Malaysia used to benefit from the EU’s generalised system of preferences (GSP) scheme, which offers tariff reductions on exports to developing countries. However, the World Bank’s decision to award the country upper-middle-income-nation status ended its eligibility for these lower levies in January 2014. While EU representatives are confident a new free trade agreement (FTA) will deepen economic integration between its member states and Malaysia, local business representatives have questioned whether they can remain competitive once the lower tariffs are withdrawn.
The EU is a major importer of Malaysia’s goods. Figures show its members purchased 13%, or 2.22m tonnes, of the country’s palm oil exports in 2012, and spend more than $1.3bn each year on Malaysian timber. Bilateral trade between Malaysia and the EU reached RM135bn ($42.1bn) in 2013, an increase of 6%. Susila Devi, senior director of the Malaysia External Trade Development Corporation’s strategic planning division, told reporters that Europe offered Malaysia a broad range of business and investment opportunities across the industries. “It also includes information communication technology, chemicals, automotives, renewable energy, logistics, agro food processing, pharmaceuticals and financial services,” she commented.
Business leaders, however, have highlighted the significant impact the end of GSP status is set to have on trade and investment. The GSP scheme provides duty reductions of up to 66% on sales to the EU. Malaysia’s exports to Europe under the initiative were valued at RM13.5bn ($4.2bn) in 2011, or 17% of its overseas shipments, according to a report published by The Edge Malaysia in April 2013.
Tan Sri Lee Oi Hian, CEO of Kuala Lumpur Kepong, a Malaysian conglomerate with interests in the palm oil industry, warned in 2013 that without the GSP, the tax rate on some Malaysian oleochemicals heading for the EU would be between 4% and 6%. “We will just not be competitive,” he said at a Global Malaysia Series workshop. Lee, together with other business leaders, said the impending withdrawal of the GSP scheme heightened the need for the government to secure an FTA with Europe. The loss of the GSP could be “another nail in the coffin” for the local palm oil industry, he said.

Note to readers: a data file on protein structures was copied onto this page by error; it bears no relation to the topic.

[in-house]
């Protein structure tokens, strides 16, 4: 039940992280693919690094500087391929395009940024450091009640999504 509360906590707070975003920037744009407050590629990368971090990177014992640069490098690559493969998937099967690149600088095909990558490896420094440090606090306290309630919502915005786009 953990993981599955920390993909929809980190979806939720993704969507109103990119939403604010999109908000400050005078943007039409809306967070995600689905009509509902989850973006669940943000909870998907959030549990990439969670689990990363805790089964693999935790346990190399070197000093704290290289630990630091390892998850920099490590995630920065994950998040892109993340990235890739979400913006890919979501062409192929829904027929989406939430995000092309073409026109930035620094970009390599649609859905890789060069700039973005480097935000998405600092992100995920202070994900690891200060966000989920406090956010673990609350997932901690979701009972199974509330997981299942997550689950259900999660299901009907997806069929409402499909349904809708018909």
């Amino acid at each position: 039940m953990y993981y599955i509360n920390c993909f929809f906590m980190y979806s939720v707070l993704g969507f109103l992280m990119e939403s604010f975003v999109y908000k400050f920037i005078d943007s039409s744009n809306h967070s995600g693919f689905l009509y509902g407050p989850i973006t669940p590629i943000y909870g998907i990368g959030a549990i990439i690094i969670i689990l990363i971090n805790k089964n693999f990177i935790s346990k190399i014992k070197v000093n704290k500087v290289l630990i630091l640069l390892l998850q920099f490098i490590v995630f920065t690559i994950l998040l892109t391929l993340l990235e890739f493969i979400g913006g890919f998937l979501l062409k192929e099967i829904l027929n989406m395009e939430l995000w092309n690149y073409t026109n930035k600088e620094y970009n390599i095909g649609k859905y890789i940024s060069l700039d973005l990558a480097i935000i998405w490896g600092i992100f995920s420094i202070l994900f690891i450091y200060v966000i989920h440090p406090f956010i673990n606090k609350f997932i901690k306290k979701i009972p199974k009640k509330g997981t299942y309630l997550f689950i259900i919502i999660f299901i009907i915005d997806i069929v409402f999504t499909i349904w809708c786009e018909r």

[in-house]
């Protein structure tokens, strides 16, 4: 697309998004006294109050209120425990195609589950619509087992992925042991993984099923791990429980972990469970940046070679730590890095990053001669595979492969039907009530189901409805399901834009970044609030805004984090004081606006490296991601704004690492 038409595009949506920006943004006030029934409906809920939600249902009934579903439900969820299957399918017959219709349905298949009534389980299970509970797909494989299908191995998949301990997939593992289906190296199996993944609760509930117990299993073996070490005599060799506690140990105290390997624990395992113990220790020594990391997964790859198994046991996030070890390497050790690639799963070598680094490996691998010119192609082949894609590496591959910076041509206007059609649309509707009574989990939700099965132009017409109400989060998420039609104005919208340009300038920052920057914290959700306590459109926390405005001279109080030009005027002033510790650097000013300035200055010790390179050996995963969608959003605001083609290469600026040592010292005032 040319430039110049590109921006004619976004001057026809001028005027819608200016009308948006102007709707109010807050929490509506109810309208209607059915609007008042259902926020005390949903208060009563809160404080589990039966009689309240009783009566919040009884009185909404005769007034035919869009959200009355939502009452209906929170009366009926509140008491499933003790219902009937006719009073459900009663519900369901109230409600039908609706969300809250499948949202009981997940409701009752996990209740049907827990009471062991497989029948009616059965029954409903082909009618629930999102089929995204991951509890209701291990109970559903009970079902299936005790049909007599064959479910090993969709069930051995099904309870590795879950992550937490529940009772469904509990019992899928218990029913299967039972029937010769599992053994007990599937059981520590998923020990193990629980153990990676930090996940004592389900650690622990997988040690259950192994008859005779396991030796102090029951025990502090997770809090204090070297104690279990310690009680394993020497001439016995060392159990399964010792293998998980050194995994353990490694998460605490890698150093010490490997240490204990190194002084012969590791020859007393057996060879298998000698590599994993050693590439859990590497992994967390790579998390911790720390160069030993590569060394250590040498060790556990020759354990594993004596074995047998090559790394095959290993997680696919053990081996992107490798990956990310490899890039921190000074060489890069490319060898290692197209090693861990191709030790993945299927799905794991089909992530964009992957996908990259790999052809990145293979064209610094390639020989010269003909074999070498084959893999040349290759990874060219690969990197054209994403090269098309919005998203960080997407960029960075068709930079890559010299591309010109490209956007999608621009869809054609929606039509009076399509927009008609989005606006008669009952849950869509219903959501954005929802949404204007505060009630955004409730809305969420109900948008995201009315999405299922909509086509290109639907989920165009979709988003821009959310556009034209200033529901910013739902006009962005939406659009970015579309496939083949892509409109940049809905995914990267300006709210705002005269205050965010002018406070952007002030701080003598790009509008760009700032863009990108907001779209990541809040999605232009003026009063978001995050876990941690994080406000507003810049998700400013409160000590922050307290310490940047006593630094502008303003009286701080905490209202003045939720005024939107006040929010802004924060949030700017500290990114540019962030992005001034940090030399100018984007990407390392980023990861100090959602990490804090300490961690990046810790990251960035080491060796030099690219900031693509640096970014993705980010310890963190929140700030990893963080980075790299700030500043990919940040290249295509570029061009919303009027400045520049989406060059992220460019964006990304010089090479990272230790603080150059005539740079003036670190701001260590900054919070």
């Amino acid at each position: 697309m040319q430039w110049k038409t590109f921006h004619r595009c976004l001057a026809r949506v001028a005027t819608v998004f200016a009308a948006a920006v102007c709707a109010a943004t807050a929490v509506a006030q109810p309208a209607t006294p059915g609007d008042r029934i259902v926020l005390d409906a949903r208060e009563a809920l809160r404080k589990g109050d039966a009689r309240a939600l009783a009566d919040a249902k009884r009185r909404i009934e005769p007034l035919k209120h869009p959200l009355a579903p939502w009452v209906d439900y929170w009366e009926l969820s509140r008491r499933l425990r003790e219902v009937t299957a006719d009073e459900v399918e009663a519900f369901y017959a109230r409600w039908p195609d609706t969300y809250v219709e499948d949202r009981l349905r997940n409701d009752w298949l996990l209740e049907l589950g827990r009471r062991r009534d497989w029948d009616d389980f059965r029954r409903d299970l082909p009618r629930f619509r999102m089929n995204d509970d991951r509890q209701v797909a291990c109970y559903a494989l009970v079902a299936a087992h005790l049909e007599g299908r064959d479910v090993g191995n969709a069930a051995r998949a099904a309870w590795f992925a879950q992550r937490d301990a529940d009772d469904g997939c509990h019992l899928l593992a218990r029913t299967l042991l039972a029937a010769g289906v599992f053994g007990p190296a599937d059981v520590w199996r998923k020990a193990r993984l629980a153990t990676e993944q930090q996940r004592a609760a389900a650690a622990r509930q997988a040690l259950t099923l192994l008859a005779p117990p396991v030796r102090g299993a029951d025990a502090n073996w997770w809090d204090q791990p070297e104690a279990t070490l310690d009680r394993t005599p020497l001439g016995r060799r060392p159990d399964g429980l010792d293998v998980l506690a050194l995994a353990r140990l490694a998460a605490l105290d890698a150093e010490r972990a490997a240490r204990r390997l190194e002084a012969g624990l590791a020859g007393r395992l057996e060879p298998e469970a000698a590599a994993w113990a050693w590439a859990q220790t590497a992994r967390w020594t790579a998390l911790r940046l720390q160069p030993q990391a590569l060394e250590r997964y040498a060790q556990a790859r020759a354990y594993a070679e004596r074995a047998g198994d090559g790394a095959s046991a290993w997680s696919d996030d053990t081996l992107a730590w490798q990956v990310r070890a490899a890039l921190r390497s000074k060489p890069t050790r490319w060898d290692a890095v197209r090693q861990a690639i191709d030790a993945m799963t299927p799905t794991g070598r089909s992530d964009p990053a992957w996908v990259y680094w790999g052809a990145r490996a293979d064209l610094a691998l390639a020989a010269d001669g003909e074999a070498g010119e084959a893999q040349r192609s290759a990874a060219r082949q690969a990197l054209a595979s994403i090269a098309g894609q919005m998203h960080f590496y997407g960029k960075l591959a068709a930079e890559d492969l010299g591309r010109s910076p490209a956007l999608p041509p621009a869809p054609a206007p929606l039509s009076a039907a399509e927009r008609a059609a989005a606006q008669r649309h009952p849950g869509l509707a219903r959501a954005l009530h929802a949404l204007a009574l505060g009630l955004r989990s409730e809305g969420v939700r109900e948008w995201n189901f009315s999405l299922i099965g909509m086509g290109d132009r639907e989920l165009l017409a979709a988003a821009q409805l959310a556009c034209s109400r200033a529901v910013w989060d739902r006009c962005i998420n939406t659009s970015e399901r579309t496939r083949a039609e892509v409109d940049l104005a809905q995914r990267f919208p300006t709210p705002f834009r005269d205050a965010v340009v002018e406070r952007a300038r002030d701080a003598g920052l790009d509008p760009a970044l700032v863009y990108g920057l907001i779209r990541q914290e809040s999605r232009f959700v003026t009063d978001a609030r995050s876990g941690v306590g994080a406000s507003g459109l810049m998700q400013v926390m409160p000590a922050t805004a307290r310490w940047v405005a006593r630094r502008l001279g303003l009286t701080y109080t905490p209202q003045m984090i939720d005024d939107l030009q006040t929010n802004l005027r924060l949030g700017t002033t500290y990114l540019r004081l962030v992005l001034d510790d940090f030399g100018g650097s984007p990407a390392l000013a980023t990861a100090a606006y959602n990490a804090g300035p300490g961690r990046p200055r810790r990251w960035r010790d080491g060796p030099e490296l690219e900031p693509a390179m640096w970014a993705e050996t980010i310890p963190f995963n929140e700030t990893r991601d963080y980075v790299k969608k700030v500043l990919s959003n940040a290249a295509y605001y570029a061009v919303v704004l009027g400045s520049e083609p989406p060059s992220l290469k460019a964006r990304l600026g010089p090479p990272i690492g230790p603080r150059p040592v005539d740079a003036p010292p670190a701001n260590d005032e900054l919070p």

The EU and Malaysia first entered into discussions on a FTA in late 2010. The EU delegation’s former ambassador to Malaysia, Vincent Piket, said in 2012 that an FTA would boost the country’s GDP by 8% by 2020. “The conclusion of the FTA would be a landmark step in the fostering of bilateral trade between the two partners and deepen economic integration,” Piket said.
However, negotiations stalled in 2013 due to the general election. As of April 2014 the EU and Malaysia were reportedly looking to resume negotiations.
Looking Long Term
According to FTA supporters, a deal will, over time, increase market access for goods and services, facilitate trade and investment flows, enable mutual recognition of standards and qualifications, and increase joint capacity-building programmes.
However, not all Malaysians feel that an EU trade pact, at least in its current proposed form, is the best path for long-term economic growth.
In a report published in late 2012 by the IFRI Centre for Asian Studies, part of a French think tank, author Tham Siew Yean noted that the proposed FTA was in conflict with some of the country’s key economic interests. “A small trading economy such as Malaysia’s is keen to lock in its market access to other countries. … [But] Malaysia’s focus has always been in the ASEAN as well as the wider East Asian market. In this scenario, ASEAN agreements, including Malaysia’s commitments in extra-ASEAN-wide agreements, will hold more weight than an agreement with the EU,” he wrote.
Concerns have been raised that with regional competitors also vying for the EU market, Malaysia could be tempted to negotiate a deal with the union from a position of weakness or sign an agreement lacking transparency. Many Malaysians, it would seem, are keen to avoid signing onto an unbalanced deal that fails to dovetail with the country’s broader vision for growth.
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